- So, one who has failed to supply a hotel with the necessary furniture as agreed, is liable for the loss caused by inability to rent the rooms until the furniture could be obtained. And one who had agreed to supply machines which could not be procured in the market was held liable for losses caused by the consequent impossibility of launching the business in which the machines were to be used. And so it has been
1 Smeed v. Foord (1859), 1 El. & El. Mass. 404, 37 N. E. R. 204, following 602, 102 Eng. Com. L. 600. But he Stock v. Boston (1889), 149 Mass. 410, was held not entitled to damages for 21 N. E. R. 871, 14 Am. St. R. 430. a fall in the market price of wheat 4 Berkey & Gay Furniture Co. v. in the meantime.
Hascall (1890), 123 Ind. 502, 24 N. E. 2 Hammer v. Schoenfelder (1879), R. 336, 8 L. R. A. 65, Mechem's Cases -47 Wis. 455, 2 N. W. R. 1129.
on Damages (2d ed.), 252. 3 Watson v. Needham (1894), 161 5 Abbott v. Hapgood (1889), 150
held that one who, with knowledge of the contemplated use, has agreed to supply fertilizer for a crop of cotton,' or poison to kill the worms which infest it, is liable, upon default, for a consequent failure or destruction of the crop.
$ 1775. — So where the contract was to supply goods known to be intended for use in the performance of a contract between the vendee and the State for the erection of a public building, the enhanced cost of getting other material and the direct losses caused by the necessary suspension of work in the interval may be made the basis of recovery
1776. So where a sewing machine manufacturing company had encouraged parties to establish agencies for the
Mass. 248, 22 N. E. R. 907, 15 Am. St. on the road with the goods, where R. 193, Mechem's Cases on Damages the seller knew when the salesman (2d ed.), 136.
was to go on the road, though he did 1 Bell v. Reynolds (1885), 78 Ala. not know that the salesman would 511, 56 Am. R. 52.
be idle if the goods were not deliv. 2 Jones v. George (1884), 61 Tex. ered. Blumenthal v. Stable (1896), 98 345, 48 Am. R. 280. In an action for Iowa, 722, 68 N. W. R. 447. breach of contract to deliver tobacco- Where a seller of drugs fails to de flues for curing plaintiff's crop, held, liver, and the buyer loses time in that the seller must be presumed to waiting for and preparing for the know the proper season for curing goods, and is at the expense of hiring tobacco, and the loss that will re- a doctor in preparation therefor, sult from lack of flues, and he is these losses are not too remote to be liable for the whole loss sustained recovered in damages. Moffett-West by plaintiff owing to his non-deliv- Drug Co. v. Byrd (1898), Ind. Ter. ery. Neal v. Hardware Co. (1898), 43 S. W. R. 864. 122 N. C. 104, 29 S. E. R. 96.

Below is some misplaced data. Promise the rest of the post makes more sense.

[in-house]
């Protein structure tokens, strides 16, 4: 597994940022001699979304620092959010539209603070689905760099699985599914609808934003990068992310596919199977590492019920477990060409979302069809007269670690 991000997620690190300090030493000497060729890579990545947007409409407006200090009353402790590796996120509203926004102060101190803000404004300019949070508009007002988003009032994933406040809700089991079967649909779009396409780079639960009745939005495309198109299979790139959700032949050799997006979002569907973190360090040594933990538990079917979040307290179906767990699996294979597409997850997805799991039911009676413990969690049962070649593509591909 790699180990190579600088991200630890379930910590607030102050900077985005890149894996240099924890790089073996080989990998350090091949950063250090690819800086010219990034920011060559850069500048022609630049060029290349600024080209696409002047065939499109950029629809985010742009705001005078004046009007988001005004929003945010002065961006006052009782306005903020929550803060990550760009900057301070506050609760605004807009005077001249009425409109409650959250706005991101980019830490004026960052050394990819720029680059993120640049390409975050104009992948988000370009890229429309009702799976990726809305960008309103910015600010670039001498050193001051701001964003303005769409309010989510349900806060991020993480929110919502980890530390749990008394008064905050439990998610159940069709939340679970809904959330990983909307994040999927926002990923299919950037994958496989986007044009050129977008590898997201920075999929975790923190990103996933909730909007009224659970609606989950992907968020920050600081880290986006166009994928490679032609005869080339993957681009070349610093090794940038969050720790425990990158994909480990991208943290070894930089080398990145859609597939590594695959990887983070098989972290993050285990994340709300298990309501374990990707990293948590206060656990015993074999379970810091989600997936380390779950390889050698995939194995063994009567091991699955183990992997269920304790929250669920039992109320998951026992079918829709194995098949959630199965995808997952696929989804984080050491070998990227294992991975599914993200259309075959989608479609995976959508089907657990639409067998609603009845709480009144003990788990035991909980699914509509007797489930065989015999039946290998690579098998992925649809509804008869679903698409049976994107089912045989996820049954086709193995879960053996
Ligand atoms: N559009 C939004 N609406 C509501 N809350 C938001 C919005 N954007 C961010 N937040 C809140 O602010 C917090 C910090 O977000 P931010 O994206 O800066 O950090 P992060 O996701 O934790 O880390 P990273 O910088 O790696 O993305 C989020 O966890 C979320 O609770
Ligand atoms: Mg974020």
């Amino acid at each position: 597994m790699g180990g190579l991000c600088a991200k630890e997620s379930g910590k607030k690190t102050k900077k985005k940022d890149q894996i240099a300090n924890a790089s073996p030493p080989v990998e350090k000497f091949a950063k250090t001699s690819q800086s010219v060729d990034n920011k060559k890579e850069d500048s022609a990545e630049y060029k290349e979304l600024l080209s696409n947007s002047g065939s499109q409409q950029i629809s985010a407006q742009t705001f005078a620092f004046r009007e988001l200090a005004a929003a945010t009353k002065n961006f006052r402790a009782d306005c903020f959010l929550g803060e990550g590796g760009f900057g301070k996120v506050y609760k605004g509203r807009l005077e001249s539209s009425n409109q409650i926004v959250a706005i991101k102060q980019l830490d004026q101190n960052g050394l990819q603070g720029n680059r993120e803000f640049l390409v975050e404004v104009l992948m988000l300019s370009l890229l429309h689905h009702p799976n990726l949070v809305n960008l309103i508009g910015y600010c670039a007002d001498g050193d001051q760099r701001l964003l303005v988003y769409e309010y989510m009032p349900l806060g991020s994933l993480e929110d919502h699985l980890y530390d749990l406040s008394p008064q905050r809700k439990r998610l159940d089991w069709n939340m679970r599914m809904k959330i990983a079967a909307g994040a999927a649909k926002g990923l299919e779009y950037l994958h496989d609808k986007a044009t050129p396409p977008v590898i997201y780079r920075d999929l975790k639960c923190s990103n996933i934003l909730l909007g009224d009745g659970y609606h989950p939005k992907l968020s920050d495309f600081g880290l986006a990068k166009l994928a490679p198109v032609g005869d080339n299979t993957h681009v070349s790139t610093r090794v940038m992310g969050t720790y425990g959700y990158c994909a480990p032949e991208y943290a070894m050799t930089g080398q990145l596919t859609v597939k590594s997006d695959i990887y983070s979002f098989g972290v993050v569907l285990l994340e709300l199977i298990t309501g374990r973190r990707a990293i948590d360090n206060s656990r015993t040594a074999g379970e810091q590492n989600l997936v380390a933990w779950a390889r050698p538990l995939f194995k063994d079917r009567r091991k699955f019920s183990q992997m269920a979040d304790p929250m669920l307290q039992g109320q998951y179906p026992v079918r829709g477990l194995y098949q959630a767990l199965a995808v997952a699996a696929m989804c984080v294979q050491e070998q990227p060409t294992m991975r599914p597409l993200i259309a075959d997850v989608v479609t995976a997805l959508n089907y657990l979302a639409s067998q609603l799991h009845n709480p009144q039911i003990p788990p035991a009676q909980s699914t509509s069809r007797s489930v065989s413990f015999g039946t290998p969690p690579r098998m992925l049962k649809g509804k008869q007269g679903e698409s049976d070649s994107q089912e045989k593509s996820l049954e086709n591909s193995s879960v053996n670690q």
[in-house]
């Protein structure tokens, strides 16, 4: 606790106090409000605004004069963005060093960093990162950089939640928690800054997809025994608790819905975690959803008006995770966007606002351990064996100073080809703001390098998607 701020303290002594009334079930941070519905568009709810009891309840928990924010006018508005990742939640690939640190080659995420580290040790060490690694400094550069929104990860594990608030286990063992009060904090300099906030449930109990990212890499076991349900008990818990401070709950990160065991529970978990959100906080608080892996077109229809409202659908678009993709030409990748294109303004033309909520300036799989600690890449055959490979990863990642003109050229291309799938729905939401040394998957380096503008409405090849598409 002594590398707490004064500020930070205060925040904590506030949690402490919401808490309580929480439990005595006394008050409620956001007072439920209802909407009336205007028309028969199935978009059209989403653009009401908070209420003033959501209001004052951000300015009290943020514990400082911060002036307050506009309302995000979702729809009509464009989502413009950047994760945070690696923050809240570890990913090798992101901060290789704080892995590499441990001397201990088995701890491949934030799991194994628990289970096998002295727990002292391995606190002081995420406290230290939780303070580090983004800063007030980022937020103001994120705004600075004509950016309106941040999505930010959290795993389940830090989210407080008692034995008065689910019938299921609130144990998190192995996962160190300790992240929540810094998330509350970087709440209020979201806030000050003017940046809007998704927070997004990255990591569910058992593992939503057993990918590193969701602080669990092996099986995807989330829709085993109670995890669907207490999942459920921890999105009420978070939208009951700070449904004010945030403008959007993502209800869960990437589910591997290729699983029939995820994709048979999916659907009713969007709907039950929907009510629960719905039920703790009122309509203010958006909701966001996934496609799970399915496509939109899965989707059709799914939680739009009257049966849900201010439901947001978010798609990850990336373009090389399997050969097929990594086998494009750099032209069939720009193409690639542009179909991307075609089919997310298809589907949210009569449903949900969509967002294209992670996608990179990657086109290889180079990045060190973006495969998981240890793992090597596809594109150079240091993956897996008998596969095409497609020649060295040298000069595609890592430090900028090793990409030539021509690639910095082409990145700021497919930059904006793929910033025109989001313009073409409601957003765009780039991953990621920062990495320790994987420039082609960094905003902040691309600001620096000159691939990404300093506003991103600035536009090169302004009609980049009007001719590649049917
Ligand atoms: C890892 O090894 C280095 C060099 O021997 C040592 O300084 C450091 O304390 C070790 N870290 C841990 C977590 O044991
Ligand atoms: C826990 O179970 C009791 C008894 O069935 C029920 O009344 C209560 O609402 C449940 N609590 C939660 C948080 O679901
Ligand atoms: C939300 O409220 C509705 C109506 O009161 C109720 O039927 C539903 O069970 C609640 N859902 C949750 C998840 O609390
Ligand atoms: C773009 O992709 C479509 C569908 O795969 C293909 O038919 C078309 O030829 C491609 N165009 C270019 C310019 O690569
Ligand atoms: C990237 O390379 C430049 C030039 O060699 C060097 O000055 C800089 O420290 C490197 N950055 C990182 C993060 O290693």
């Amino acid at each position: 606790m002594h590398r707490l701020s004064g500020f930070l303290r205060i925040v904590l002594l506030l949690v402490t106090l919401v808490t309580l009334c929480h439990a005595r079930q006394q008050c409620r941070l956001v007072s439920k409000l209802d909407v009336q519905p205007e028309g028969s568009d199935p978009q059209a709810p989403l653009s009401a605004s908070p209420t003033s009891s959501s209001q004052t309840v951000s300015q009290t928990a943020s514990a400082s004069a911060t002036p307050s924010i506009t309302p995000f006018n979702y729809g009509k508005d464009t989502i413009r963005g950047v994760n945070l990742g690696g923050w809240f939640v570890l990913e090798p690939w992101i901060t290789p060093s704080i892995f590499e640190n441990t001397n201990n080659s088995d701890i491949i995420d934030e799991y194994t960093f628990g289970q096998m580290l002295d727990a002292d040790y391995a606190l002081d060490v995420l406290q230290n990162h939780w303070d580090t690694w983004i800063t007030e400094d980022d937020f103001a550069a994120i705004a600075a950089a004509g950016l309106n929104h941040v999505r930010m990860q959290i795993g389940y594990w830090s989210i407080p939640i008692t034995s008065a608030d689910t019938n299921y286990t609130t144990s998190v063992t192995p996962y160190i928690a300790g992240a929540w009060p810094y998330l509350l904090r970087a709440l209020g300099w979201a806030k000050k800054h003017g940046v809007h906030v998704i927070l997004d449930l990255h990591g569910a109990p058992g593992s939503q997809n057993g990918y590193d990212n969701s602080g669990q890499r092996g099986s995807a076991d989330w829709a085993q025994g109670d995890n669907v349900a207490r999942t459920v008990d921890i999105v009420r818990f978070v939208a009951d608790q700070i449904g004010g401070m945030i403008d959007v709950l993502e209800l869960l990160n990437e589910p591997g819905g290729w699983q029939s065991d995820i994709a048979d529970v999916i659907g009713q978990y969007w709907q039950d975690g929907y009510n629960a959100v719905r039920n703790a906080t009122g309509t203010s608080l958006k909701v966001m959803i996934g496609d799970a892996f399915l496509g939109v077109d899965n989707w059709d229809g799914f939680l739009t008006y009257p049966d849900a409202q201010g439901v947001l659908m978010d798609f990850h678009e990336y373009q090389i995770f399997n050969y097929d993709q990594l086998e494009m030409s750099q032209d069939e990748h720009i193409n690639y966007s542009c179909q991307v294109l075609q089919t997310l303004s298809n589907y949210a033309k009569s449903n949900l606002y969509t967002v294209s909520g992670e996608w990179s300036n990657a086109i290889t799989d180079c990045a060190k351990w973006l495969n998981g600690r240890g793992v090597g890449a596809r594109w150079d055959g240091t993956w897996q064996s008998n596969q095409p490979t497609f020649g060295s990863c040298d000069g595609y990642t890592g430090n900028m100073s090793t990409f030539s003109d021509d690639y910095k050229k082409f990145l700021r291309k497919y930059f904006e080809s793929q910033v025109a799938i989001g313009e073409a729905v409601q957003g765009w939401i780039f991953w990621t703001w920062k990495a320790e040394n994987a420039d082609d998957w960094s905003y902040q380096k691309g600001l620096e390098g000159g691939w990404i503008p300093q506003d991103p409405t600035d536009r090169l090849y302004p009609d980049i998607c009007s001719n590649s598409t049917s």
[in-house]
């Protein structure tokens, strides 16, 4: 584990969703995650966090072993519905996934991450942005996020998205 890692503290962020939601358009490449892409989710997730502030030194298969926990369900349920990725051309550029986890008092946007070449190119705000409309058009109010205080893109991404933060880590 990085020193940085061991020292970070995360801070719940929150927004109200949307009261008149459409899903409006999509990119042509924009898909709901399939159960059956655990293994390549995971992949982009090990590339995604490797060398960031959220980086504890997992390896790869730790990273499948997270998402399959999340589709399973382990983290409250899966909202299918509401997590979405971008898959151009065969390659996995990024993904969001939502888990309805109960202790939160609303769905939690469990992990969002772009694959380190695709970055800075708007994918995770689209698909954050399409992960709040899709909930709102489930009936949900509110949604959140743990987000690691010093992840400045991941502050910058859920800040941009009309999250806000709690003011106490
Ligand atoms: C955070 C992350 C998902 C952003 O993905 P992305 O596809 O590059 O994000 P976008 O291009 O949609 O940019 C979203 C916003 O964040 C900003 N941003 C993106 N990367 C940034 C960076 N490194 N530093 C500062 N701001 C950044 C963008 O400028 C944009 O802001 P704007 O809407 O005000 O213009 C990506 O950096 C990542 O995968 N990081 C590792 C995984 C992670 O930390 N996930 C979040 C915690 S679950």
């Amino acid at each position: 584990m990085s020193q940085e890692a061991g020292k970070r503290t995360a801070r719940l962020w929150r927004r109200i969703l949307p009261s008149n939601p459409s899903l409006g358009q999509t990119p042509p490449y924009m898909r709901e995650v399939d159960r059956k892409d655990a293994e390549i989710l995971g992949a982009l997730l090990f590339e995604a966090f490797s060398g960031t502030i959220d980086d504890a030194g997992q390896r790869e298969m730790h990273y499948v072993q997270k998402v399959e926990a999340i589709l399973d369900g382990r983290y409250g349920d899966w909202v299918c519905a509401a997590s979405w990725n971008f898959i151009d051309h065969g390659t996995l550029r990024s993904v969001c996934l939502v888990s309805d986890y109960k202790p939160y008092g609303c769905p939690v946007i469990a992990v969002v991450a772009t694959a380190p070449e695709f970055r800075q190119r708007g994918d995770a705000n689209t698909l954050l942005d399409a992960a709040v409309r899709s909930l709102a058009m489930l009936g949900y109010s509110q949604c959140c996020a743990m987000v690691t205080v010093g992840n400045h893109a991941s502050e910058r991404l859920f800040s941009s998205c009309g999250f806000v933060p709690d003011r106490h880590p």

Where both parties understand Where plaintiff was compelled to that the transportation of cattle sold sell cattle at a sacrifice by reason of will have to be specially provided defendant's breach of a contract to for, and the buyer pays a railroad furnish distillery slop to fatten them, for holding cars in readiness for cathe may recover the reasonable profits tle that the vendor fails to deliver, he would have made if the contract he may recover this amount as damhad been carried out. New Market ages. Hockersmith v. Hanley (1896), Co. v. Embry (1899), Ky. ---, 48 29 Oreg. 27, 44 Pac. R. 497. S. W. R. 980.
3 Vickery v. McCormick (1888), 117 A purchaser of goods may recover Ind. 594 [citing Louisville, etc. R. Co. from the seller who fails to deliver v. Hollerbach, 105 Ind. 137; Penn. according to contract for loss of sylvania R. Co. v. Titusville, etc Co., time of his salesman who was to go 71 Pa. St. 350).